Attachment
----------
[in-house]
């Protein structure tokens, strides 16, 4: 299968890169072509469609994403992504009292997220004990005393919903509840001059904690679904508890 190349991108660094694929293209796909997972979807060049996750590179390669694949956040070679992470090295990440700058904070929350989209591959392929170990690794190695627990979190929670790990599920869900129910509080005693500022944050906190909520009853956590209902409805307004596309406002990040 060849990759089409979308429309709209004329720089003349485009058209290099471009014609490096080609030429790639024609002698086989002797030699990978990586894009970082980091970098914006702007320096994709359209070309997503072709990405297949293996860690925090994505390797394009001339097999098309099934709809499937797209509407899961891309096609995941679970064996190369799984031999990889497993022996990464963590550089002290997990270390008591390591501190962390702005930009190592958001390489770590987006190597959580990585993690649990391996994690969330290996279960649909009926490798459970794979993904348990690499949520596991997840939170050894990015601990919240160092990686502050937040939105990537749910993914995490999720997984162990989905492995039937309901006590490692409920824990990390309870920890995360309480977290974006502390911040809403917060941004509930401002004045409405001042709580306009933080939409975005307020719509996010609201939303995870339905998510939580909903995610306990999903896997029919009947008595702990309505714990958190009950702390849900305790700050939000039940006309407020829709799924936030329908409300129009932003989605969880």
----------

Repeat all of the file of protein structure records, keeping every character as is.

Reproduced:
[in-house]
């Protein structure tokens, strides 16, 4: 299968890169072509469609994403992504009292997220004990005393919903509840001059904690679904508890 190349991108660094694929293209796909997972979807060049996750590179390669694949956040070679992470090295990440700058904070929350989209591959392929170990690794190695627990979190929670790990599920869900129910509080005693500022944050906190909520009853956590209902409805307004596309406002990040 060849990759089409979308429309709209004329720089003349485009058209290099471009014609490096080609030429790639024609002698086989002797030699990978990586894009970082980091970098914006702007320096994709359209070309997503072709990405297949293996860690925090994505390797394009001339097999098309099934709809499937797209509407899961891309096609995941679970064996190369799984031999990889497993022996990464963590550089002290997990270390008591390591501190962390702005930009190592958001390489770590987006190597959580990585993690649990391996994690969330290996279960649909009926490798459970794979993904348990690499949520596991997840939170050894990015601990919240160092990686502050937040939105990537749910993914995490999720997984162990989905492995039937309901006590490692409920824990990390309870920890995360309480977290974006502390911040809403917060941004509930401002004045409405001042709580306009933080939409975005307020719509996010609201939303995870339905998510939580909903995610306990999903896997029919009947008595702990309505714990958190009950702390849900305790700050939000039940006309407020829709799924936030329908409300129009932003989605969880």